Several scarred firefighters fighting to keep their pensions because of failed drug tests.
John Schroeder lost everything on 9/11 - and now it's cost him his job as well.
As a hose man for Engine Co. 10, Schroeder was one of the first firefighters to respond to both the 1993 World Trade Center bombing and the Sept. 11, 2001, attacks, reaching the 23rd floor of the north tower during the latter catastrophe.
"I saw more people die that day than anyone can imagine," he told The Post.
Afterward, he struggled to cope with the staggering loss of 55 friends and colleagues. "I turned to the drink, the whole department did," he said.
Now Schroeder, 49, is one of several scarred firefighters fighting to keep their pensions because of failed drug tests, caught between the sympathy of their colleagues and the zero-tolerance policy of the Fire Department.
Schroeder tested positive for cocaine during a random FDNY drug sweep on Oct. 24, 2004. He denies using cocaine and claims he's been sober for more than a year. His lawyers argue he's a victim of a flawed test.
The department moved to fire Schroeder through a disciplinary hearing. In a highly unusual ruling, an administrative-law judge in August 2007 recommended that the 18-year veteran be allowed to retire with dignity.
Judge Kevin Casey didn't comment on the drug-test results but suggested the FDNY allow the decorated firefighter to complete his application for a disability pension. That way, Casey said, Schroeder, who suffers from lung disease that he believes came from breathing toxic Ground Zero air, could keep his health benefits.
At almost the same time, another 9/11 firefighter, Thomas Kelly, was undergoing a similar trial. Kelly admitted after a failed drug test that he had used cocaine. He argued that dismissal and loss of his pension and benefits was too harsh a penalty. But the FDNY still fired him.
Kelly asked the Appellate Division to review Fire Commissioner Nicholas Scoppetta's decision. In November, the court upheld Scoppetta's firing of Kelly.
Three weeks later, Schroeder, who had remained on modified duty while fighting his case, was also fired.
"They all just walked by me like I was a display in a zoo," he said, referring to his last years at the FDNY.
FDNY spokesman Frank Gribbon said the department's zero-tolerance policy for drug-test failures is "applied equally and consistently in all cases," but that firefighters who come forward for counseling on their own accord don't face the threat of job loss or punishment.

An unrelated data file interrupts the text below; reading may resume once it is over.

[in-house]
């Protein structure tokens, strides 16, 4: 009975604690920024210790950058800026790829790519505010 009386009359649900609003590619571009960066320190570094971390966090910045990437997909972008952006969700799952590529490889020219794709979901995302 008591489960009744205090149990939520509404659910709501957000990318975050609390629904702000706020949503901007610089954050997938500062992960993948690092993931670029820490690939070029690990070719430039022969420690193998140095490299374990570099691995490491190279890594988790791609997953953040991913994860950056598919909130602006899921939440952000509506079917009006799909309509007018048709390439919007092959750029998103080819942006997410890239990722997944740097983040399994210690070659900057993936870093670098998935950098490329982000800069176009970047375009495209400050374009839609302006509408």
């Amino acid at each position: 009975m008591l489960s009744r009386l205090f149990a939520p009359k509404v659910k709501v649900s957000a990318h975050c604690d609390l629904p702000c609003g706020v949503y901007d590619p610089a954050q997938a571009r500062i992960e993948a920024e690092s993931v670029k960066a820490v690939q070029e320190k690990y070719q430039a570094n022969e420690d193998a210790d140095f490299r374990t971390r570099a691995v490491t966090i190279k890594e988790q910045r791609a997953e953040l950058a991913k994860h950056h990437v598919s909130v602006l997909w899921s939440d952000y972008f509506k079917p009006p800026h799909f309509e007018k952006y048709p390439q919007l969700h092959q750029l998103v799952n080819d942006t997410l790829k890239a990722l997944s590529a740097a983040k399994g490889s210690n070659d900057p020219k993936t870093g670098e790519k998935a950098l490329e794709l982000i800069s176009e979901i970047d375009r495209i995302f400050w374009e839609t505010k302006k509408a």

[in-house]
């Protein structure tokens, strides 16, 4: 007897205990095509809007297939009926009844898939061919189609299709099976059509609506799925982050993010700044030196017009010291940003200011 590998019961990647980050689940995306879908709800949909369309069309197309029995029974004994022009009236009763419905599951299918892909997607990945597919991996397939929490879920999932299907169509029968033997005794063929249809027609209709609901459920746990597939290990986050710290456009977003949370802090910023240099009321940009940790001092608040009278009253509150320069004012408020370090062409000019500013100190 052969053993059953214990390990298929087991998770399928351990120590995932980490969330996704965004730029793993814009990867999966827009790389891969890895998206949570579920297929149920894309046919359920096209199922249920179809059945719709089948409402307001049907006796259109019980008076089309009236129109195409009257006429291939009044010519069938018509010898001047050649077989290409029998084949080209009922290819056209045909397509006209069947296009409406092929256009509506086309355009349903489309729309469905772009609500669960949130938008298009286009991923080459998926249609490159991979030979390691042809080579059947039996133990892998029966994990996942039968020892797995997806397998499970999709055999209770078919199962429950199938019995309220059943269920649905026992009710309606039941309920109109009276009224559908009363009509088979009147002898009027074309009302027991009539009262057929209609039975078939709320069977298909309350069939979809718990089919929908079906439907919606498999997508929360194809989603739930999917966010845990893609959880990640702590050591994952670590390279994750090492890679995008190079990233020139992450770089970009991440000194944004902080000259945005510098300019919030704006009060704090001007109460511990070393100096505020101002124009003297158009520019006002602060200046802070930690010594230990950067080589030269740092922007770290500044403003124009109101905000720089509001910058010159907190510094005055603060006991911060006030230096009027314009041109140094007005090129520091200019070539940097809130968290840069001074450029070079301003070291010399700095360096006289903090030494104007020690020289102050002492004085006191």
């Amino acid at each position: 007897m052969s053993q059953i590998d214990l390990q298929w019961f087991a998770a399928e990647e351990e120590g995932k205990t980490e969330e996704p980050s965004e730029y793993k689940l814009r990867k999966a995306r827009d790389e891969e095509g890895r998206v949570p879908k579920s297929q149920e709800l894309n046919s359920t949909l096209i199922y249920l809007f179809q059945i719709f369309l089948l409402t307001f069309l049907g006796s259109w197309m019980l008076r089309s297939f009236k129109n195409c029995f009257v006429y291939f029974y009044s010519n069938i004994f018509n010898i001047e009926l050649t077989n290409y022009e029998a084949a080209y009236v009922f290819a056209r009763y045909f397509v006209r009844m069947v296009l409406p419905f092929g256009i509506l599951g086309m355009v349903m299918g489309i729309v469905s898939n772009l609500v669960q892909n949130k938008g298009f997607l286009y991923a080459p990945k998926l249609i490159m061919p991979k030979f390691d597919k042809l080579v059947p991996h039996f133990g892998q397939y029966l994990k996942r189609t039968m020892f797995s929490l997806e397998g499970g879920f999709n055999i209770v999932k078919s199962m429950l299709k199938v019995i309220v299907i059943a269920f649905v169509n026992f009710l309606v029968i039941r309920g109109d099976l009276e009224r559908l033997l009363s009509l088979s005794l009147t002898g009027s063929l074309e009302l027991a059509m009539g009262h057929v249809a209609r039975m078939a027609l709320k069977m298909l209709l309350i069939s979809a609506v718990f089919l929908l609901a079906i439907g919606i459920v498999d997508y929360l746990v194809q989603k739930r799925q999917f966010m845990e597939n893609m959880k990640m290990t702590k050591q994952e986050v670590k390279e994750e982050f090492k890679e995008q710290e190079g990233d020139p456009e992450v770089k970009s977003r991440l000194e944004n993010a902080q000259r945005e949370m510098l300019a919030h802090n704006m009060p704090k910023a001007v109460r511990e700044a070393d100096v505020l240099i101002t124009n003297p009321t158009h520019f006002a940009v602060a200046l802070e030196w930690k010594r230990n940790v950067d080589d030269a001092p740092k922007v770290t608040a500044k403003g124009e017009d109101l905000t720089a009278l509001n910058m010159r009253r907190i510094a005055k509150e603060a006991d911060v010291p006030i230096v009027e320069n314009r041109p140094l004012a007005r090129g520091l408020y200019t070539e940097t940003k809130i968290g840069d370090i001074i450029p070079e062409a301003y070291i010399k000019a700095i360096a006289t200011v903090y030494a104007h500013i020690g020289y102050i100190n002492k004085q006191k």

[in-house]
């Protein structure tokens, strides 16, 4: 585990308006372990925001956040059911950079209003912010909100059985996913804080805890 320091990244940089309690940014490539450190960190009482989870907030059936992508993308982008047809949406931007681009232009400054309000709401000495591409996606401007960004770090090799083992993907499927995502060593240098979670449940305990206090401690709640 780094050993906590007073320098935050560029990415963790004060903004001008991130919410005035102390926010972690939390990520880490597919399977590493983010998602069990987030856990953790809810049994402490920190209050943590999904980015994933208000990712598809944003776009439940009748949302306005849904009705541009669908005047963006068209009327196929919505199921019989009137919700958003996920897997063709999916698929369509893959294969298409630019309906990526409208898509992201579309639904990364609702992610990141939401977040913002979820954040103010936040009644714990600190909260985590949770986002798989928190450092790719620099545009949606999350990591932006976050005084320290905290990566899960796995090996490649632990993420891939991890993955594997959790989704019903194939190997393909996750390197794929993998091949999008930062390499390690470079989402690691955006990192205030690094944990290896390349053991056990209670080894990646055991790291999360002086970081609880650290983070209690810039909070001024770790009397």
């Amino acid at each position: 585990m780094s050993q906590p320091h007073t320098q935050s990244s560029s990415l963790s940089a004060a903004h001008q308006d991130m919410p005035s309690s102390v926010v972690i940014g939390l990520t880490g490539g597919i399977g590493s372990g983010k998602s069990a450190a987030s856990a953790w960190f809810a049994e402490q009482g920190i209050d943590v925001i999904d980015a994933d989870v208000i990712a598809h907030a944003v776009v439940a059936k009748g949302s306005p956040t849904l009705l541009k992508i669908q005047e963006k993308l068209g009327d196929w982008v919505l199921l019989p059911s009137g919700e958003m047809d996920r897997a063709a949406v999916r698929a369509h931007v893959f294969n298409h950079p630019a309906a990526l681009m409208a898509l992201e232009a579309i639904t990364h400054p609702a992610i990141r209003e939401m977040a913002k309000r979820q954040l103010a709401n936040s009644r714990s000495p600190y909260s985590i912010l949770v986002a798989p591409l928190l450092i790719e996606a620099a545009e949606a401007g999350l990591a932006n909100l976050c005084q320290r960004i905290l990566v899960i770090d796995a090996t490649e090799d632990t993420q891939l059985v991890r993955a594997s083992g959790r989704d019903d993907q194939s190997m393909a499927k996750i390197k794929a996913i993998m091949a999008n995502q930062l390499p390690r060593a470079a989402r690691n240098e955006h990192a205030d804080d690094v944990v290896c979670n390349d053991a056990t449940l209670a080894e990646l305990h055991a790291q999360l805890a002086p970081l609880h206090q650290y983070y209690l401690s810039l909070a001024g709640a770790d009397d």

In all, 29 firefighters have failed drug tests since the random screenings were initiated in 2003. The policy came after a collision of two fire rigs; one of the firefighter drivers tested positive for cocaine.
At least four of those failed tests were tied to firefighters suffering from post-traumatic stress disorder due to their work on or shortly after 9/11, the firefighters union says.
That list includes firefighter Joseph Maresca, who was caught buying cocaine from an undercover cop near Green-Wood Cemetery in Brooklyn, with his 6-year-old daughter in his car.
An administrative law judge just ruled that Maresca also should be allowed to retire with pension and health benefits intact. His case is still pending before the FDNY.
Department doctors have diagnosed Schroeder with post-traumatic stress disorder and severe lung damage.
"I can't breathe," he said. "It's not getting easier."
But now Schroeder is minus pension and medical benefits.
On 9/11, he stopped on the 23rd floor of the north tower to help a colleague from Engine Co. 5 who had suffered a heart attack.
"That morning, my life was complete," he said. "Within a second, we looked up and everything was suddenly out of control."
As the south tower came crashing down, he began to rush out. But he got trapped for a while because of a collapsed stairwell, escaping the north tower moments before it collapsed.
He spent the following weeks toiling on "the pile," sifting through debris, finding body parts. He was temporarily placed on light duty and assigned to the FDNY's counseling unit after he discovered the remains of a friend.
Those days continually replay in his head.
"One day I'd like to wake up and not know what it's like to have 9/11 hitting me in the face like a Muhammad Ali left hook," he said.
Schroeder noted that he could have retired after 9/11 but stayed on to help train new firefighters.
But Schroeder, whose father was also a firefighter, now regrets that decision.
"It's an embarrassment that I was ever a fireman," he said.
Republished with permission of The New York Post.